This Sunday I preached at Watermark Church in Dallas under the title “A Tender Word for Pharisees.” There are not many tender words for Pharisees in the mouth of Jesus. Mainly his words to Pharisees are tough, even terrifying (see Matthew 23).
The most moving words of tenderness for Pharisees are in Luke 15:25–31, the words of the father to the elder brother in the parable of the prodigal son.
Luke 15 begins with Jesus eating with “tax collectors and sinners.” The Pharisees grumbled, “This man receives sinners and eats with them” (Luke 15:2).
Jesus explains what he is doing with three parables: the lost sheep, the lost coin, and the lost son. The point of each is that when Jesus eats with sinners, what’s happening is that the Father in heaven is seeking the lost. The physician is tending the sick (Luke 5:30–31). That’s the meaning of Jesus’s ministry.
Seeking Lost Legalists Too
But in the third of these parables, Jesus goes beyond explaining what he is doing with collectors and sinners; he explains what he is doing with Pharisees. We know this because in Luke 15:1–2, the Pharisees are standing aloof grumbling about the meal Jesus is sharing with the sinners. And in Luke 15:28, the older brother is standing aloof, angry and unwilling to join the father who is eating with the younger brother who represents the tax collectors and sinners.
The older brother “was angry and refused to go in” (verse 28). He said to his father, “Look, these many years I have served you, and I never disobeyed your command, yet you never gave me a young goat, that I might celebrate with my friends. But when this son of yours came, who has devoured your property with prostitutes, you killed the fattened calf for him!” (verses 29–30).
Notice the words “served” and “command.” The problem is that the older brother related to his father as slave to a master, not as son to a father. His father was merely a command-giver, and he was a command-keeper. And therefore, merit, not mercy, was the foundation of the relationship; and mercy to the undeserving made him angry.
Five Tender Expressions from the Father
How will the father handle this situation? The son is angry on the porch of merit and refusing to walk into the celebration of mercy. In great patience and tenderness, his father does five tender things.
1. The father moves toward him, similar to the way he ran out to meet the younger son (verse 20). Verse 28: “And his father came out.”
He does not send a servant to get him. He does not holler from a distance and command his son to come into the house. He goes himself. This is a picture of God coming to save hypocrites as well as harlots.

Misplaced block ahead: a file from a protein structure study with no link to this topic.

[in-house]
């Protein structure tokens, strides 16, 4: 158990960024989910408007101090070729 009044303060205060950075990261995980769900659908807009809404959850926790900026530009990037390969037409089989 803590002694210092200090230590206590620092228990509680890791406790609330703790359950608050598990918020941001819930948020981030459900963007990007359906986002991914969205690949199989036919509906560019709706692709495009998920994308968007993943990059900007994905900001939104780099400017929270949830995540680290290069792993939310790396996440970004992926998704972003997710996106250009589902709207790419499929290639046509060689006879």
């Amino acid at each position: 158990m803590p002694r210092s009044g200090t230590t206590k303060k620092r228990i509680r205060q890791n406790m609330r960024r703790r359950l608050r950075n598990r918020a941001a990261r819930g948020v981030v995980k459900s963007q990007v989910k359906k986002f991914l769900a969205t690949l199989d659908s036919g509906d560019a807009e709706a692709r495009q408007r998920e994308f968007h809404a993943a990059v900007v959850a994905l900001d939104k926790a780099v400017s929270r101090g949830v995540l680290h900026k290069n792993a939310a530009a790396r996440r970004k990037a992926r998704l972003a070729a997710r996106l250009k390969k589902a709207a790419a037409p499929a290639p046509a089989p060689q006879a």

2. The father entreats him. Verse 28: “His father came out and began entreating him.”
The word “entreat” is different from what the elder son said about the way his father speaks. He had said that his father gave commands. But the father is entreating, not commanding. We see the force of this in the contrast Paul made between commanding and entreating: He said to Philemon, “Though I am bold enough in Christ to command you to do what is required, yet for love’s sake I prefer to entreat you” (Philemon 1:8–9).
The Father was wooing, appealing, pleading, and yearning — not commanding. He did not want a performance, but a new heart.
3. The father calls him, “my child” — “My child, you are always with me, and all that is mine is yours” (verse 31).
Most translations use “son,” but the Greek word for son throughout the chapter (eight times) is huios. Here the word is teknon, and is more intimate and tender. He is not belittling him, but speaking endearingly. This is where I can easily imagine tears coming to the father because the word carries all the memories of when this angry son was the father’s little boy.
4. The father says, “You are always with me” — Verse 31: “My child, you are always with me.”
“With me.” “With me.” The deepest void in the elder son’s heart was that this was not precious to him. Being with the father every night for supper, and running the estate together was not a joy to him.
It seems that perhaps the elder son really loved what the younger brother used to love, but didn’t have the guts to leave the estate. In fact, Jesus says in Luke 16:14 that the Pharisees were lovers of money. He really wanted to party with his friends, not with the father (verse 29).
O how many people stay in the church, but do not have hearts that are with the father. He is not their treasure. They are just as worldly as the prodigal was, but the church is a cover.
5. The father says, “All that is mine is yours” — Verse 31: “My child, you are always with me, and all that is mine is yours” (Luke 15:31).
There is a massive inheritance coming. And the father only hints at the condition: “Child . . . all that I have is yours.” Jesus leaves unsaid the possibility that the elder son will remain forever on the porch with the slaves, rather than sit at the table of mercy as a grateful child, a son. He leaves unmentioned what he said in Matthew 15:11–12,
Many will come from east and west and recline at table with Abraham, Isaac, and Jacob in the kingdom of heaven, while the sons of the kingdom will be thrown into the outer darkness.
Not here. Not in this parable. Here it is all tenderness toward the Pharisees. The message of the parable ends with tenderness to both brothers: Come in from the foreign country of misery, and come in from the porch of hard-earned merit. Both are deadly. But inside is the banquet of grace, and forgiveness, and fellowship with an all-satisfying Father.
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